Read time: 2 minutes
We were so pleased to see one of our new Peer Support Volunteers, Gervais Fournier, featured in this New Normal, Same Cancer news story, seen last month in the Le Journal de Montréal. The translated article is below:
The year 2020 took everyone by surprise. We stayed home, wore masks and replaced face-to-face visits with meetings on Zoom. Unfortunately, new data shows that because of the pandemic, patients with cancer symptoms are reluctant to see a doctor for fear of exposure to VIDOC-19.
Globally, cancer diagnoses have dropped by approximately 40%. In Canada, a survey found that 80 per cent of oncologists believe that delays caused by VIDOC-19 have had a moderate to severe impact on the diagnosis and evaluation of potential cancer cases, as well as on patient care. Oncologists also estimate that diagnoses of some cancers have dropped by 25%, including ovarian and bladder cancer.
But cancer does not go away. Medical experts are concerned that delays in cancer treatment could have a significant long-term impact on patients’ ability to fight the disease.
“Some patients are understandably afraid to go to health care facilities,” said Dr. Shannon Salvador, gynecologic oncologist and Director of Communities of Practice, Society of Gynecologic Oncology of Canada. “However, health care professionals have learned from the first wave of the pandemic and know what to do to minimize the risk of VIDOC-19. Cancer patients should be confident that the necessary protocols are in place to ensure the safety of all.
Gervais Fournier, 73, Chairman of the Board of Directors of the Coalition Priorité Cancer au Québec, has been diagnosed with Stage I bladder cancer since 2018. Fortunately, his cancer was detected early and treated without delay. Mr. Fournier continues to receive preventive care, in person, at his regional cancer center.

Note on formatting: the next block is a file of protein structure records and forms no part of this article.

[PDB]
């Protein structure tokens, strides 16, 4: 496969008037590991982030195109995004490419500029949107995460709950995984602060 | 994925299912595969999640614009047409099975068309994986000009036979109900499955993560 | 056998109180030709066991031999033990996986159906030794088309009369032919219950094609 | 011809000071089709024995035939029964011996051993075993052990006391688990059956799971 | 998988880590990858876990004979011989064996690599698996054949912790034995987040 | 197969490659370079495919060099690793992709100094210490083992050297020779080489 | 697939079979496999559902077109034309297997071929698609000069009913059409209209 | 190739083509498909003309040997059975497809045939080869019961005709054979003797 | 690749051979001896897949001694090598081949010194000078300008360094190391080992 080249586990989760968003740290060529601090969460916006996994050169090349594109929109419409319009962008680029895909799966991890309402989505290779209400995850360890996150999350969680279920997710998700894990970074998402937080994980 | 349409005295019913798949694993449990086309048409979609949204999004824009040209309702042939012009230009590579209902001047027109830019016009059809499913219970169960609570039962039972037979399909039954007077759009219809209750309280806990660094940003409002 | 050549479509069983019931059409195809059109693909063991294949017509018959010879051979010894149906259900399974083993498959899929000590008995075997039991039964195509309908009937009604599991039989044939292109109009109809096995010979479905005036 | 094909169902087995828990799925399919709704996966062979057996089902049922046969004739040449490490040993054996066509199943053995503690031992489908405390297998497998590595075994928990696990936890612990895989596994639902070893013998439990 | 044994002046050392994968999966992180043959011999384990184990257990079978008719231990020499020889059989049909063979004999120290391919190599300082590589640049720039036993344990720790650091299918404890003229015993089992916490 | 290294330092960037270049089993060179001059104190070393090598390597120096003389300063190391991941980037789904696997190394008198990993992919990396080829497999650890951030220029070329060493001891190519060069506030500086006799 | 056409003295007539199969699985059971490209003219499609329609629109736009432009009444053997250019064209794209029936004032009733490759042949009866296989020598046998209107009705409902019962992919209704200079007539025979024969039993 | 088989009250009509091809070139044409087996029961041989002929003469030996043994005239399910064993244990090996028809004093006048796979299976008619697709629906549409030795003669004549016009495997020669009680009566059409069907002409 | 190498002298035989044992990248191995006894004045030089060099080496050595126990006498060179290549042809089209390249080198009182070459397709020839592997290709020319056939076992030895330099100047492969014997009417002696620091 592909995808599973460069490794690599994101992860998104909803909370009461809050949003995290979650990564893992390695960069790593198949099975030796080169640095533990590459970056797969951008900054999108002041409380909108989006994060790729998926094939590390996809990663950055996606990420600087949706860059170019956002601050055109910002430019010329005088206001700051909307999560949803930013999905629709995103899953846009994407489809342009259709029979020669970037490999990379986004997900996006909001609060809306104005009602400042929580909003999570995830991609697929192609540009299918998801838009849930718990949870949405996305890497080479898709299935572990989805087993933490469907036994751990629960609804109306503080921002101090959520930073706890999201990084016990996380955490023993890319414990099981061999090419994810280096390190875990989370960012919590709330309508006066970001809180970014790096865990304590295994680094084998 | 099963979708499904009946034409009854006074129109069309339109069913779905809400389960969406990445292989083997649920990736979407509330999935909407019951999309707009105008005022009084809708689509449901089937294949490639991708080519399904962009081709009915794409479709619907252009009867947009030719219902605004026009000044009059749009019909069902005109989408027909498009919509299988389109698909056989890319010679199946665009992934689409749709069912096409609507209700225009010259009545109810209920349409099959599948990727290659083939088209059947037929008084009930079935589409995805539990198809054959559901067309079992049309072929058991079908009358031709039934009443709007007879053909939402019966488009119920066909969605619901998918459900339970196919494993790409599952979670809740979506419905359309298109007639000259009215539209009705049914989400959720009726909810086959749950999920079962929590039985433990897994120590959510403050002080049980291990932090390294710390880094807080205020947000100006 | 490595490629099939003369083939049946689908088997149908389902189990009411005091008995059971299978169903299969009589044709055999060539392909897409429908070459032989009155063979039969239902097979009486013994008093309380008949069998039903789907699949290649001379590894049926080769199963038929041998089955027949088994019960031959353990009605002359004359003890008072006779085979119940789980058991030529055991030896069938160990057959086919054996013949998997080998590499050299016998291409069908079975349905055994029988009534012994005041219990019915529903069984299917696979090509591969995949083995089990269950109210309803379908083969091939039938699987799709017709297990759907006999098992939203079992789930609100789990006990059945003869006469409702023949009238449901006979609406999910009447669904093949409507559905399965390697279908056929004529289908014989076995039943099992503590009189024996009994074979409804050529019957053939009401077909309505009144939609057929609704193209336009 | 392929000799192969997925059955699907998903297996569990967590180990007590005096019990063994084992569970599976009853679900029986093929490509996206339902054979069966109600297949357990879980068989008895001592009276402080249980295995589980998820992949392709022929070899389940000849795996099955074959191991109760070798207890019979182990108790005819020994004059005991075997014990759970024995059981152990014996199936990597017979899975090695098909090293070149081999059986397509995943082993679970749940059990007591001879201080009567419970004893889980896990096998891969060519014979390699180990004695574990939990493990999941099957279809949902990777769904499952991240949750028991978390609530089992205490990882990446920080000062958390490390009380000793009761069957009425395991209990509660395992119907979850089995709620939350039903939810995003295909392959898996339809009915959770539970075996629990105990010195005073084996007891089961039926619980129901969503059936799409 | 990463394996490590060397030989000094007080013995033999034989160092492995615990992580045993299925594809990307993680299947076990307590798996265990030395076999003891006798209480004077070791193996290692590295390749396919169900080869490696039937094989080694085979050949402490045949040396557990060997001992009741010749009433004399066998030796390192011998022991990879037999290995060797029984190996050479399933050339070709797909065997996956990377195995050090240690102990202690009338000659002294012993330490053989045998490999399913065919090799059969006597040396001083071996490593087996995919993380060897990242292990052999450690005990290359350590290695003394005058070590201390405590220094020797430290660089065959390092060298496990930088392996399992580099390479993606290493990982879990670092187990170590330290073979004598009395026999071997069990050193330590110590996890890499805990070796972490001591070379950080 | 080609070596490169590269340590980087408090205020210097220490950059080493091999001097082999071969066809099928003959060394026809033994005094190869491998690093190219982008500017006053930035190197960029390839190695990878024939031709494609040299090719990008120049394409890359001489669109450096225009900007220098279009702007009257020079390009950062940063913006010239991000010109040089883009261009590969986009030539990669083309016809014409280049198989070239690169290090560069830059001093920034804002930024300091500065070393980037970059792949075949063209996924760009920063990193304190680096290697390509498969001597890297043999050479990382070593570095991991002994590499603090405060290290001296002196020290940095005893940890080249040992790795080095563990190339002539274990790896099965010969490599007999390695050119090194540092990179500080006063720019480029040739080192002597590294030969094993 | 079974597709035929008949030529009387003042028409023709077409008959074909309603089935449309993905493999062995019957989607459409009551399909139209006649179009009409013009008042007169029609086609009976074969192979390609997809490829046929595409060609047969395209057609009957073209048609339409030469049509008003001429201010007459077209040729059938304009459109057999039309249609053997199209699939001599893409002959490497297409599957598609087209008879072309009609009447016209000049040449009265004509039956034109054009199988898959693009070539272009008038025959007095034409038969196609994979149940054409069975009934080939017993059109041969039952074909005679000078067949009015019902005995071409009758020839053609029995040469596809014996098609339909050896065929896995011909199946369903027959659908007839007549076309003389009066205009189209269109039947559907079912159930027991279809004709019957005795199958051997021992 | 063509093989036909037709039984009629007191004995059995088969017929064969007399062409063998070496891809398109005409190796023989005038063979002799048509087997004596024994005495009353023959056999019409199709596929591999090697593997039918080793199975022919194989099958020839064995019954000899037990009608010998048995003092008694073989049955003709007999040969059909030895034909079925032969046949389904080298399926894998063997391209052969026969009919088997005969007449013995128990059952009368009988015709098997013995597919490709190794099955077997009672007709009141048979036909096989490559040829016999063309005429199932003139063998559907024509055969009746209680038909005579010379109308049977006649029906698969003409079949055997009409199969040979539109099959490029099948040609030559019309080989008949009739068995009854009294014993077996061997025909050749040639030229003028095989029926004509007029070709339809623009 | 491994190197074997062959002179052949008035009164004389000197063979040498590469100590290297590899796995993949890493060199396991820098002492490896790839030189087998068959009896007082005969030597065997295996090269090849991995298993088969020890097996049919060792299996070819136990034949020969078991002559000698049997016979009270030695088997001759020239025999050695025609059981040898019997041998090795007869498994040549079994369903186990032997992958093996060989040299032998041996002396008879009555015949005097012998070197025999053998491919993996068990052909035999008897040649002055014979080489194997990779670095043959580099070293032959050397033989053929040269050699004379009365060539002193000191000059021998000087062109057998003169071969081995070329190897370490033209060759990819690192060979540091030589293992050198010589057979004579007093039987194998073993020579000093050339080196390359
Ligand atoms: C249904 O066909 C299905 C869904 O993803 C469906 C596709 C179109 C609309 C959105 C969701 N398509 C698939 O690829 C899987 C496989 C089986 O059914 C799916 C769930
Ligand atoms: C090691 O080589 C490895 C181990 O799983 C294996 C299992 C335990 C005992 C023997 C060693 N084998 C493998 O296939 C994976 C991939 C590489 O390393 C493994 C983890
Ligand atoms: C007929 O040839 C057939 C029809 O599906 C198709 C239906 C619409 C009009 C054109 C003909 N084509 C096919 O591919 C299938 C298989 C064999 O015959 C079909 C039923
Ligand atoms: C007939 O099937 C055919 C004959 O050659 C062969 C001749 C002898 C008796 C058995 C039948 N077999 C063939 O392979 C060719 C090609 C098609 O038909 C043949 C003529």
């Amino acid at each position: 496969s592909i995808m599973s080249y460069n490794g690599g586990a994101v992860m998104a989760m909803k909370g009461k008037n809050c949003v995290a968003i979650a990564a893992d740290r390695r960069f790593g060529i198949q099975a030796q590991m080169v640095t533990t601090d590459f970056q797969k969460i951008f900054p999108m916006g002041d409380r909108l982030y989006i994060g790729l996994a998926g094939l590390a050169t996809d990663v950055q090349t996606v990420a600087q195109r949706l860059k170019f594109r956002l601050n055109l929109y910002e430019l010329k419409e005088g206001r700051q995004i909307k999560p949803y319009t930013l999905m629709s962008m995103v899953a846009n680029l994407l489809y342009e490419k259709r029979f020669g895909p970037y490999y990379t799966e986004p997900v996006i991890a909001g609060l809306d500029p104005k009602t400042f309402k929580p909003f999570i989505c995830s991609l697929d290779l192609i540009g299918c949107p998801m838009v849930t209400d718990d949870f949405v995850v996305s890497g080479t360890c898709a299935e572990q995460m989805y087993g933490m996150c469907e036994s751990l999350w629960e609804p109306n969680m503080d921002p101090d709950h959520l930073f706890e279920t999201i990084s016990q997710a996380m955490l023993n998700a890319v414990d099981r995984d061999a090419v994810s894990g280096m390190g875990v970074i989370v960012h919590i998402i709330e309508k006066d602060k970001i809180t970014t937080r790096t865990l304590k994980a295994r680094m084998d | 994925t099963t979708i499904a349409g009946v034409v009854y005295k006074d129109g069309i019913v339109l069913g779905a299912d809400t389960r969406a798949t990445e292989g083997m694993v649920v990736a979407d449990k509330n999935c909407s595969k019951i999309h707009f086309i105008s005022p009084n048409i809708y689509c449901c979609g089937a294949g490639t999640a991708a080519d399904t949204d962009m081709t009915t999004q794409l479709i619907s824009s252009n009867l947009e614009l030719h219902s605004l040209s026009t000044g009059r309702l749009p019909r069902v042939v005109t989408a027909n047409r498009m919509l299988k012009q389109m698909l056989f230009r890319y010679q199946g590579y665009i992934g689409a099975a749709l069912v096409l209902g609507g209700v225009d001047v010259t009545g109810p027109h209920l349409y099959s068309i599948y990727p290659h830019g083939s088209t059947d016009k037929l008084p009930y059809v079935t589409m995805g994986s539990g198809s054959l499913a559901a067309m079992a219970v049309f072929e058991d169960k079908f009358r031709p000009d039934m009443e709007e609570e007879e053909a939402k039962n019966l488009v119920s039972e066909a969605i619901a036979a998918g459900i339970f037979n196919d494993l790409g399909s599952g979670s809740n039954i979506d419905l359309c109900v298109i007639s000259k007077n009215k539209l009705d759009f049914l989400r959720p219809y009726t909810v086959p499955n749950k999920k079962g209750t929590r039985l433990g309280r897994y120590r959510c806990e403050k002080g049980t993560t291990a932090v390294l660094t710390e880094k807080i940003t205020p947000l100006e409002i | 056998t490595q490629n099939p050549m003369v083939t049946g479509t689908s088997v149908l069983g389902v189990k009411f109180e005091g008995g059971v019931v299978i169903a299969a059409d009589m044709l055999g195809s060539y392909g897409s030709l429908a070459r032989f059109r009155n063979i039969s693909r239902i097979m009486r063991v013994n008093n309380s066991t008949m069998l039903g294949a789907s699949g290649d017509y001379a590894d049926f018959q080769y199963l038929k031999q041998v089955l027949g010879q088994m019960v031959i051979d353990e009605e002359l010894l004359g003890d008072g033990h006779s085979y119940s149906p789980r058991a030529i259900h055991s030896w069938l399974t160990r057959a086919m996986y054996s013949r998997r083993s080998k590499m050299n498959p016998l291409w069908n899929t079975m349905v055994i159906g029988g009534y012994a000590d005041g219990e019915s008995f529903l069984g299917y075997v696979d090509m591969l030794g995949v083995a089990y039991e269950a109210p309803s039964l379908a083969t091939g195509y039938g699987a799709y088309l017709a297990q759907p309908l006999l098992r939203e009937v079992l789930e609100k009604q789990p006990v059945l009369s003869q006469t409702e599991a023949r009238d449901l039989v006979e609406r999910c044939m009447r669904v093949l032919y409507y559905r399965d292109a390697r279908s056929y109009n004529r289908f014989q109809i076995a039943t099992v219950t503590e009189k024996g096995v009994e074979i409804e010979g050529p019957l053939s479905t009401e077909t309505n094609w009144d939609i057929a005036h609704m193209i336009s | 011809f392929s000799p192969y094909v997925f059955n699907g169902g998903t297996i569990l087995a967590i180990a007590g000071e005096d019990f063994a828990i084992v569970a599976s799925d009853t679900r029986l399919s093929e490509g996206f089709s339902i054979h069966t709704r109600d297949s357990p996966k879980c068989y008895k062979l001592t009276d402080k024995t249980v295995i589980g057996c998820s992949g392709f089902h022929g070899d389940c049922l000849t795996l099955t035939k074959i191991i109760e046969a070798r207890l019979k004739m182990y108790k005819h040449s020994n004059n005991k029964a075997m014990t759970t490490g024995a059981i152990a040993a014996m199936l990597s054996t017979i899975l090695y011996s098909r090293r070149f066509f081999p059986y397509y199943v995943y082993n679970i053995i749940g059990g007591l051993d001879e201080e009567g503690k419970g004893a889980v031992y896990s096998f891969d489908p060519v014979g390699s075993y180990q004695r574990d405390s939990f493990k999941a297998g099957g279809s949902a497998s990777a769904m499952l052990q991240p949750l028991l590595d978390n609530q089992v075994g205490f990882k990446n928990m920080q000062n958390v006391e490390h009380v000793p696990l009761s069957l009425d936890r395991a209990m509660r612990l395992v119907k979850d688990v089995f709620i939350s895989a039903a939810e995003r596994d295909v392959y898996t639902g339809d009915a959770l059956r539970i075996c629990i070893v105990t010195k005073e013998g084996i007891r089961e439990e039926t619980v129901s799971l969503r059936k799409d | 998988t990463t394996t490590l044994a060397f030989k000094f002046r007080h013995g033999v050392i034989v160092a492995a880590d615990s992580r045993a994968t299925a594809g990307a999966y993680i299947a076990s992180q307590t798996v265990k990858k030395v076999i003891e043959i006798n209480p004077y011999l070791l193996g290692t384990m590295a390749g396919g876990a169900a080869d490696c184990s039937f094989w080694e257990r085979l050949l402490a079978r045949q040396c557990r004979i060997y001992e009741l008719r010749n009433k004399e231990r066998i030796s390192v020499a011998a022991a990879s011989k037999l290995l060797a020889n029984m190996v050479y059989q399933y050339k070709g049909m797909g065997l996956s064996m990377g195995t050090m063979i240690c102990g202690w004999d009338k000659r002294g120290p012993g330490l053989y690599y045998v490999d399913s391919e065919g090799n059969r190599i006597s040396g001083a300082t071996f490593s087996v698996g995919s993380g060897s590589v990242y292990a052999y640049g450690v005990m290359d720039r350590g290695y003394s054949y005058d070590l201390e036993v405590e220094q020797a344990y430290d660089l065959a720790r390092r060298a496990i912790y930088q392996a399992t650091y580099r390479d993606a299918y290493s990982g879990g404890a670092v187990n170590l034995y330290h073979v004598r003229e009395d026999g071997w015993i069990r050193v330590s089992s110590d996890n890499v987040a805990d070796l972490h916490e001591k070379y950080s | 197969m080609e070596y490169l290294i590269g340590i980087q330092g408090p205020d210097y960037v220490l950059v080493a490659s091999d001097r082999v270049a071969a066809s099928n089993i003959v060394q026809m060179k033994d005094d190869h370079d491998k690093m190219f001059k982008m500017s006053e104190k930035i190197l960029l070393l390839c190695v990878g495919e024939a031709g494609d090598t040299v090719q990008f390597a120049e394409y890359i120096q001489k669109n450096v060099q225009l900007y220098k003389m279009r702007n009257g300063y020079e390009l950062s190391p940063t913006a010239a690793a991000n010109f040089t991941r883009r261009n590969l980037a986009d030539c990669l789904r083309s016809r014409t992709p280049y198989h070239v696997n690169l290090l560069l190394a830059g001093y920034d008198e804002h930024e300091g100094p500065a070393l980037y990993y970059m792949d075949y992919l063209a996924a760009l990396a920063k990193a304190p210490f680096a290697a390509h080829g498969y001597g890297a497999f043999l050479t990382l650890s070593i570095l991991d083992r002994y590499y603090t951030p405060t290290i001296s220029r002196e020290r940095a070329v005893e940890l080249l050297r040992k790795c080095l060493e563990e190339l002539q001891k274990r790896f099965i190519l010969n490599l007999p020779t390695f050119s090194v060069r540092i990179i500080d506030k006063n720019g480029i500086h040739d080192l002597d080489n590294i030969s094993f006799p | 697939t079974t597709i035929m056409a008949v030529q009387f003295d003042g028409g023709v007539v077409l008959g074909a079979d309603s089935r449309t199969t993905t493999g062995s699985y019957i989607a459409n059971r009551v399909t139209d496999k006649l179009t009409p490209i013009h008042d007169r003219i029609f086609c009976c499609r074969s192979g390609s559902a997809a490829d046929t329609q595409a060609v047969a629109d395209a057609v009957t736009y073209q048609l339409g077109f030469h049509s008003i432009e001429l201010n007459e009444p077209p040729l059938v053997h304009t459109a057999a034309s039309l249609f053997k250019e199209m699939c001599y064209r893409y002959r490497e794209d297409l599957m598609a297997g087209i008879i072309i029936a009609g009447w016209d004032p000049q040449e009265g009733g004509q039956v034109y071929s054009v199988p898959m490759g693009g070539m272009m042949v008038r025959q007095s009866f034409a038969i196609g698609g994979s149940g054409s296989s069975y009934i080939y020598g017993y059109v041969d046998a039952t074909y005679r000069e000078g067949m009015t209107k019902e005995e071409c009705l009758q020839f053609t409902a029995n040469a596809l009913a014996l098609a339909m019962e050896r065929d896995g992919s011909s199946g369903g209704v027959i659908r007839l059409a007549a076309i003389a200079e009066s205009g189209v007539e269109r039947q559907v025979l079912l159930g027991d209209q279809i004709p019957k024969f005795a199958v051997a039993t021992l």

“The risk of recurrence of my cancer is high, so I need to take care of myself,” he said. “At first I was afraid to go to the center for treatment, but everything is fine. The health workers are doing a great job and I feel safe.
Thanks to the hard work of healthcare professionals, oncology services remain functional in Quebec and across the country. Many patients like Mr. Fournier have had access to life-saving screening tests, examinations, surgeries and treatments during the pandemic.
“People are postponing oncology treatments until things get back to normal. But we must realize that this is a new normal and that cancer does not wait,” said Eva Villalba, Executive Director, Coalition Priorité Cancer au Québec. “It’s important that they take care of their health and get evaluated.
The Coalition Priorité Cancer au Québec is one of some 25 Canadian health organizations that have joined AstraZeneca Canada’s initiative to lead the awareness campaign Nouvelle Normalité, même cancer.
“Contact your health care team if you have health concerns, need to be screened or need care,” urged Dr. Salvador. “Don’t hesitate to consult us. We’re here for you.”
If you are in need of support during your bladder cancer journey, please visit our online forum here.
We’d welcome your feedback and ideas for future topics. Please leave us a comment or send us an email at firstname.lastname@example.org.
If there are others that you think would enjoy this article, please share on social media using the social buttons below.
Disclaimer: The Bladder Cancer Canada blog is not a substitute for professional medical advice or treatment. The content on this blog shares the personal views of the writer and is for information only. Always consult your physician and do not rely on the information on this page when making decisions about your health.